It's Simple: Histories of Architecture and/for the Environment

Avery Hall Room 114, 1pm

This afternoon conference at Columbia GSAPP was co-organized by the Canadian Centre for Architecture (CCA), the Temple Hoyne Buell Center for the Study of American Architecture, and the Society of Fellows/Heyman Center for the Humanities at Columbia University. 

Speakers included:

Introductions by Reinhold Martin, Columbia University, and Mirko Zardini, CCA

Daniel Barber, University of Pennsylvania
Aleksandr Bierig, Harvard University
Nerea Calvillo, Warwick University
Jiat-Hwee Chang, National University of Singapore
Isabelle Doucet, Manchester University
Hannah le Roux, University of the Witwatersrand
Kiel Moe, McGill University
Paulo Tavares, Universidade de Brasília
Response by Meredith TenHoor, Pratt Institute

Panel moderated by Meredith TenHoor and Kim Förster, CCA

Some profit from climate change, but many more suffer its consequences. It’s that simple: any history of anthropogenic planetary transformation is therefore also a history of inequality, injustice, and struggle. 

Arguing that architecture needs an environmental history, the Canadian Centre for Architecture organized, with generous support from the Andrew W. Mellon Foundation, the multidisciplinary, collaborative research project ”Architecture and/for the Environment.” But what should this history look like? Around whose priorities should its objects of inquiry be defined and assembled? What truths should it seek?

As a part of the CCA’s research project and in conjunction with the Buell Center’s “Power: Infrastructure in America” research initiative, this afternoon event offered new directions and agendas for environmental histories of architecture that combine a planetary perspective with an assertion that national centers of power, particularly those in the United States, continue to hold outsize influence and responsibility. 

This event followed the CCA public seminar on 9 June, 2018, “It’s Complicated,” during which Mellon researchers and invited scholars interrogated paired concepts of Energy/Power, Control/Systems, Body/Exposure, and Post-human/Nature. 

With “It’s Simple,” the CCA and the Buell Center proposed that there are few winners and mostly losers in the Anthropocene, and that architectural—indeed environmental—historiography must begin by acknowledging this fact. Though the narratives might be complex, the imperative is simple. 

This afternoon event was preceded by a pop-up display organized by the CCA on the fourth floor of Avery Hall entitled ”‘You Must Choose Between Oxygen or Wealth.’“ Shown from October 8–19, 2018, it highlighted the CCA’s recent efforts to examine environmental issues through distinct yet interlinked curatorial approaches. The display’s title was taken from the artist Douglas Copeland’s Slogans for the Twenty-First Century.


Daniel Barber is Associate Professor of Architecture at the University of Pennsylvania, Philadelphia, United States, as well as a Humboldt Fellow at the Max Planck Institute in Berlin, Germany. His publications include A House in the Sun: Modern Architecture and Solar Energy in the Cold War (2016) and Modern Architecture and Climate: Design Before Air Conditioning (2020).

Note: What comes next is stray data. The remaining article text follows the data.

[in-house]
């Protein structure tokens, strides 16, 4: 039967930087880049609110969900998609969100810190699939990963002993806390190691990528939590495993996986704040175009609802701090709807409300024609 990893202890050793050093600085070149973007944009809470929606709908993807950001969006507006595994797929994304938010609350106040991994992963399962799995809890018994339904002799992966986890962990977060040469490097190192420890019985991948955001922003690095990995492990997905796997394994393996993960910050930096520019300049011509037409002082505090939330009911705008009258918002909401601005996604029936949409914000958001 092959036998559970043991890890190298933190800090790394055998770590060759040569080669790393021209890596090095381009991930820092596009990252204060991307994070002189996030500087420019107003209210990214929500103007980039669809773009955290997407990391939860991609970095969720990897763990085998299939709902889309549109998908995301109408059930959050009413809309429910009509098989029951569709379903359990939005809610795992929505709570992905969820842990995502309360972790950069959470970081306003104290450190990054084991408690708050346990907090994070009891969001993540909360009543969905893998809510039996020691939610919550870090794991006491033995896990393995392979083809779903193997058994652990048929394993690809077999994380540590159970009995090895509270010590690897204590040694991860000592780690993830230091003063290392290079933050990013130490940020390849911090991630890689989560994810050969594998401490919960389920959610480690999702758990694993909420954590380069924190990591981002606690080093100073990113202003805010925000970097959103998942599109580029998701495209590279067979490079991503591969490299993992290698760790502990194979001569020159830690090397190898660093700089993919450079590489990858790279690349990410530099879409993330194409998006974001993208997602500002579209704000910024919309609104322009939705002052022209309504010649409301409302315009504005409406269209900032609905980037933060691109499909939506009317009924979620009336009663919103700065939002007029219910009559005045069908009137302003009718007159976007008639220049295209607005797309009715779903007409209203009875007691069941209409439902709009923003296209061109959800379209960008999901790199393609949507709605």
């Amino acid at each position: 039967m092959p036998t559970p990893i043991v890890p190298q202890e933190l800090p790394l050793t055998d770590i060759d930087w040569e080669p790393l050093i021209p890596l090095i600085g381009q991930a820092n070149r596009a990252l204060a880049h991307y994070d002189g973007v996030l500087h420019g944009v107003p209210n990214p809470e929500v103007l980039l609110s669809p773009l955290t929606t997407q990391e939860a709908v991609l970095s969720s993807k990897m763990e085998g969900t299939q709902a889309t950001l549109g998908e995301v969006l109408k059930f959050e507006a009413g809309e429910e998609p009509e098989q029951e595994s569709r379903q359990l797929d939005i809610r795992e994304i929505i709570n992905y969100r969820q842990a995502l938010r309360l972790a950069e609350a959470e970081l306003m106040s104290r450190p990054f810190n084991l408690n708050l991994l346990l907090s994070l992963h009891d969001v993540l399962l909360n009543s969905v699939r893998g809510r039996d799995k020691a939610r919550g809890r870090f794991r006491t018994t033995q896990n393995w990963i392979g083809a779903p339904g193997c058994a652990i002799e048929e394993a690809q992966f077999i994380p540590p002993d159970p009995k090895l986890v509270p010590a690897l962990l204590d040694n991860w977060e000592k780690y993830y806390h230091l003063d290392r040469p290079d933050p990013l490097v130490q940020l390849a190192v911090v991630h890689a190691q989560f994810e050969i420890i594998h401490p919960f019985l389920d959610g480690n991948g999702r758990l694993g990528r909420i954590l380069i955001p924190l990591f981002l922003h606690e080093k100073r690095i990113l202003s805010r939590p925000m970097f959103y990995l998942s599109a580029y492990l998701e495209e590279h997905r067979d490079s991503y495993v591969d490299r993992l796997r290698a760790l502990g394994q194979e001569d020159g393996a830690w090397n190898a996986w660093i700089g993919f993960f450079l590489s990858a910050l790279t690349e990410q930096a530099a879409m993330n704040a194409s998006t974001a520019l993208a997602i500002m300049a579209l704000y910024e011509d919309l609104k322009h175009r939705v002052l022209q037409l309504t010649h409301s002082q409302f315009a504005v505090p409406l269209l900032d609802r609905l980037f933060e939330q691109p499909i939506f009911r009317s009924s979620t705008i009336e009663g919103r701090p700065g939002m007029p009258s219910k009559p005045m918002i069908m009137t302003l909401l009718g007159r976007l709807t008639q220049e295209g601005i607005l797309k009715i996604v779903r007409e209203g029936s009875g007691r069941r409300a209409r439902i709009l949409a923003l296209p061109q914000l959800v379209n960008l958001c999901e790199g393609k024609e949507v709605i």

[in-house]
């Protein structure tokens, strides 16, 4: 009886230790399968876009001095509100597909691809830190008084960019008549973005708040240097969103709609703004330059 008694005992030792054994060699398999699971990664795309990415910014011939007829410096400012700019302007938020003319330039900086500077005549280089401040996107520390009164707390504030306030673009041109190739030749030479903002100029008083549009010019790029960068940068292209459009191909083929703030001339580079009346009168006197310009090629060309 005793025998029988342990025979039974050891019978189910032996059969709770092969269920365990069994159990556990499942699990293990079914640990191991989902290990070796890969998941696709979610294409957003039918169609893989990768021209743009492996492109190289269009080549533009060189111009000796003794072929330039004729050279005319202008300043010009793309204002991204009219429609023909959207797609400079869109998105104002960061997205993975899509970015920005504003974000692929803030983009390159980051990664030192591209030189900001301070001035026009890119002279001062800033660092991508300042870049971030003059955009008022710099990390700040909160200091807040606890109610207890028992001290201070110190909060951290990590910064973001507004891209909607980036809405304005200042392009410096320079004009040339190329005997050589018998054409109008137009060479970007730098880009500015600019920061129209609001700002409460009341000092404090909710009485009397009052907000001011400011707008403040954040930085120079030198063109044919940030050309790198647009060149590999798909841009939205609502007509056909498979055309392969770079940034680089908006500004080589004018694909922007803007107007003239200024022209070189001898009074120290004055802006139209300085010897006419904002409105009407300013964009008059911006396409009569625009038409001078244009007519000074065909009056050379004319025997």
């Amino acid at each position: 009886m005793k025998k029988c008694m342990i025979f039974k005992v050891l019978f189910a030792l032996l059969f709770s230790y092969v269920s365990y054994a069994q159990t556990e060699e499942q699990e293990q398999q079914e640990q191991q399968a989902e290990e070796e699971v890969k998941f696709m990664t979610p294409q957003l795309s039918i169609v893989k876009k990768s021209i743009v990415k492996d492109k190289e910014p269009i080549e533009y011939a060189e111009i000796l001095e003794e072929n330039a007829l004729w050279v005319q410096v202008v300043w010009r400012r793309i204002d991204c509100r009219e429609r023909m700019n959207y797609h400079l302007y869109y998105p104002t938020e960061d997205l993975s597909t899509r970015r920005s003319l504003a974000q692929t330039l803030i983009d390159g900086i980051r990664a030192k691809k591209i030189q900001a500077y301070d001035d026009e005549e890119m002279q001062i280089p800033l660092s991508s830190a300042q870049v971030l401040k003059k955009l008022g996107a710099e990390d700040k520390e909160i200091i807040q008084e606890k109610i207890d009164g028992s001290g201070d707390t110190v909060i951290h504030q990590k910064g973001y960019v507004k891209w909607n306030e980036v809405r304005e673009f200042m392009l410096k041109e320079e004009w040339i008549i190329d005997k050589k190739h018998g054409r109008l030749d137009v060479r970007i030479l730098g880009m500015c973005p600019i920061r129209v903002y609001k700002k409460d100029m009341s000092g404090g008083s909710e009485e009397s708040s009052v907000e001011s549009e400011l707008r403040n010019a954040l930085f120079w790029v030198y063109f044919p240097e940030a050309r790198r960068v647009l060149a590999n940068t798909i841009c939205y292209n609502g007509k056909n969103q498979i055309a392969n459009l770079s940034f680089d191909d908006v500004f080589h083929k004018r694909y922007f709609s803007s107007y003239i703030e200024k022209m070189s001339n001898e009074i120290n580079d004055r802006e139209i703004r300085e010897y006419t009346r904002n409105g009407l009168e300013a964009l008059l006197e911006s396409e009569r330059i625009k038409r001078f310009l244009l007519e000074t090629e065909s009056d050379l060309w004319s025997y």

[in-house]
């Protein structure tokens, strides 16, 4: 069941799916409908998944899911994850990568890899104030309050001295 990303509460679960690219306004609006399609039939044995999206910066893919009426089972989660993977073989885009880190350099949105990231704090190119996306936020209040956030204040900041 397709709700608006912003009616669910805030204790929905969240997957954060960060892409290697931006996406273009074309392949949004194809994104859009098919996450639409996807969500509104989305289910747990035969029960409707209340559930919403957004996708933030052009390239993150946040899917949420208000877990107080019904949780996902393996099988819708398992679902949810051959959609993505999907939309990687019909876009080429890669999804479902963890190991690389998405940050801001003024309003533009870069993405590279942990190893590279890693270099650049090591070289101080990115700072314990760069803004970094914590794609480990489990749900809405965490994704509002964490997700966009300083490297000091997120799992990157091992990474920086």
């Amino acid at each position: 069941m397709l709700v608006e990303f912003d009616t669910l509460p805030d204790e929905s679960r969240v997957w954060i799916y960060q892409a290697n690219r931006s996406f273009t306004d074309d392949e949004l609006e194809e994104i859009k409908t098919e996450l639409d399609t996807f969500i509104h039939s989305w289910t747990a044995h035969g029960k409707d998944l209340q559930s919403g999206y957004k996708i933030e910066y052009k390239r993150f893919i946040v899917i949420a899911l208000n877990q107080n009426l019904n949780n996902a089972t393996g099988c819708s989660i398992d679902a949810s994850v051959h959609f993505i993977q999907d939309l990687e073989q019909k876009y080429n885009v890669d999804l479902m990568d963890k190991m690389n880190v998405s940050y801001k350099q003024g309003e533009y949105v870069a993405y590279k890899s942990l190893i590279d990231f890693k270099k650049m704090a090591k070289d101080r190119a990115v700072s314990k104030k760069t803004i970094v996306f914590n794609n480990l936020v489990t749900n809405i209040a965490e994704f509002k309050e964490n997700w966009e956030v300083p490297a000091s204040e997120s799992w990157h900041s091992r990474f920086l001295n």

Aleksandr Bierig is a PhD candidate studying urban and architectural history at the Harvard Graduate School of Design, Cambridge, United States. His research concerns interactions between the built environment, the natural environment, and political economy in eighteenth- and nineteenth-century Britain.

Nerea Calvillo is Assistant Professor at the Centre for Interdisciplinary Methodologies at Warwick University, Coventry, United Kingdom, where she investigates the material, technological, political, and social dimensions of environmental pollution. 

Jiat-Hwee Chang is Associate Professor of Architecture at the National University of Singapore and has written and co-edited several books, including A Genealogy of Tropical Architecture: Colonial Networks, Nature and Technoscience (2016).

Isabelle Doucet is professor of architectural theory and history at Chalmers University of Technology, Gothenburg, Sweden, where her research focuses on the relationship between (urban) politics, aesthetics, and social responsibility in architecture. She is the author of The Practice Turn in Architecture. Brussels after 1968 (2015) and she co-edited with Hélène Frichot the thematic issue “Resist Reclaim Speculate: Situated Perspectives on Architecture and the City” (Architectural Theory Review, 2018).

Kiel Moe is an architect and educator. At the time of the conference, he was the Gerald Sheff Professor of Architecture at McGill University, Montreal, Canada, where he taught design and advanced construction as energetic and environmental processes. He has also held positions at the Massachusetts Institute of Technology, Harvard Graduate School of Design, and others.

Hannah le Roux is an architect, curator, and educator at the University of the Witwatersrand, Johannesburg, South Africa. Her work revisits the modernist project in architecture and considers how its transformation under the influence of the agency of African users presents a conceptual model for contemporary design.

Paulo Tavares is an architect based in Brasília, Brazil, where he teaches at the Faculdade de Arquitetura e Urbanismo, Universidade de Brasília. He runs the design and research agency autonoma, is a long-term collaborator of Forensic Architecture, and was a co-curator of Chicago Architecture Biennial 2019.


Image: Lynne Cohen. Spa, 2003. Chromogenic color print. PH2017:0051. Canadian Centre for Architecture. Gift of Andrew Lugg © Lynne Cohen

What seems to be a shower stall with blue tiles, a white wave pattern, and grip bars is shown.

Lynne Cohen. Spa, 2003. Chromogenic color print. PH2017:0051. Canadian Centre for Architecture, Gift of Andrew Lugg. (Lynne Cohen)



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